And finally, if you’re representing a company, academic institution or organization, we are happy to sit down and discuss open source silicon strategies with you. We see so many companies with good intentions that want to get involved with open source silicon, but haven’t really understood how it all works. Talk to us. We are here to help you be good citizens in the land of FOSSi.
AT: Building your own chip would be something impossible without the MPW services. However it is still expensive and the development tools quite inaccessible. But in FOSSi web I could read a great news about SkyWater PDK (open-source process design kit) and the possibility of manufacturing in Skywater Technology’s foundry with a 130nm node. Google and efabless will offer free manufacturing cycles in November 2020 and several opportunities in 2021 to save you a couple of thousand euros. What would you say to readers to encourage them to participate?
OK: I think Mohamed Kassem of efabless said very good things about this in the episode of FOSSi Dial-Up where he was presenting. If everything works, you didn’t take enough risks. This is a completely new thing and it’s acceptable to fail. If it doesn’t work as well as you expected, you have still learned new things and we want to encourage this culture.
Just try it. It will not cost you any money. You will still need to invest the time to take a design through the tools, and this can definitely be a difficult task if you haven’t done it before. But please try to learn together with other people. They can help you, and you can probably help them. It’s such a small number of people who have been exposed to these kind of tools before so it is expected that most people are beginners, me included. I have never taken a design from RTL to an ASIC myself before but I hope to find the time to do it through this initiative.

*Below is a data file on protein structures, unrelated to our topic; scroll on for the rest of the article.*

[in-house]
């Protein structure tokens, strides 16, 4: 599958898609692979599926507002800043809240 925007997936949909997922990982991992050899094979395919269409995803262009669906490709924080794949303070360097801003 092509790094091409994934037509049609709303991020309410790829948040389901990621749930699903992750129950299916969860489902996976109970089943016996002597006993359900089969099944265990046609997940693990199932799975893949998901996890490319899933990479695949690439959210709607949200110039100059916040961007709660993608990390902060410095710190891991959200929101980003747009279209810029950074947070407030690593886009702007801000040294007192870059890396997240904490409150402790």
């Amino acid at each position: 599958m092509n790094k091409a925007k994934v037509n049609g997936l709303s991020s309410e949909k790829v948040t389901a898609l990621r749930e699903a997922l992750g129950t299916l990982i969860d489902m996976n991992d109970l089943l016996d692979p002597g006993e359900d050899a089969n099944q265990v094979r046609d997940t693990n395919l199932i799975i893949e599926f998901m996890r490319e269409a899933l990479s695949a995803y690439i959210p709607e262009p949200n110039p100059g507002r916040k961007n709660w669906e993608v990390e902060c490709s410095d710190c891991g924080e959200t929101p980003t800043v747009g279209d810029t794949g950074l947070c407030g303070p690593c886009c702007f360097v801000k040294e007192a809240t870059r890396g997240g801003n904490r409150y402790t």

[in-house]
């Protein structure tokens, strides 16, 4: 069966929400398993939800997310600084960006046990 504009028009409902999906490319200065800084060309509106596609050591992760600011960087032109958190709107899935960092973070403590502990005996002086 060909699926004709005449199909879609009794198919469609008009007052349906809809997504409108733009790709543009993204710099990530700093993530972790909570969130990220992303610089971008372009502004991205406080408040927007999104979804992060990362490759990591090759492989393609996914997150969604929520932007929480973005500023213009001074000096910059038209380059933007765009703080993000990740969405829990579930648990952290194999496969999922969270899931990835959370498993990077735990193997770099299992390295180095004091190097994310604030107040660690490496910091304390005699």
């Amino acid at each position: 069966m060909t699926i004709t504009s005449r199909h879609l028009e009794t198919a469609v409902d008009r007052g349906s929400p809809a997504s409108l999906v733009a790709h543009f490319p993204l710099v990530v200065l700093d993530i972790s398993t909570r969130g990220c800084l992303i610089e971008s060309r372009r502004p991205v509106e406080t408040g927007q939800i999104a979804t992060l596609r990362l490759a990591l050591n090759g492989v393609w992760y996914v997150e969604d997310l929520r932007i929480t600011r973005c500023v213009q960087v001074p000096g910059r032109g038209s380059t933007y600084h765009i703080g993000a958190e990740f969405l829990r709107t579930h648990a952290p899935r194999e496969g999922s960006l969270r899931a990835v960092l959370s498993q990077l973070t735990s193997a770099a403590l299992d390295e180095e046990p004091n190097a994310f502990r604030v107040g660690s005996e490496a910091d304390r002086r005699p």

AT: The previous one also serves me to introduce this other question. In addition to support for open standards, promote open IP designs, etc. How can FOSSi Foundation help in terms of manufacturing (if there is any way)? I think it’s a big limitation for some designers…
OK: As things are right now, we need to focus on the things that we already do. The manufacturing part is important, but we are a small non-profit organization where everyone works for free, so it’s not possible for us right now to reach into new areas. But in the future I hope someone can address these parts as well. There have been initiatives around this, not least the Google-sponsored tapeouts mentioned before.
AT: What challenges does FOSSi Foundation face in the near future?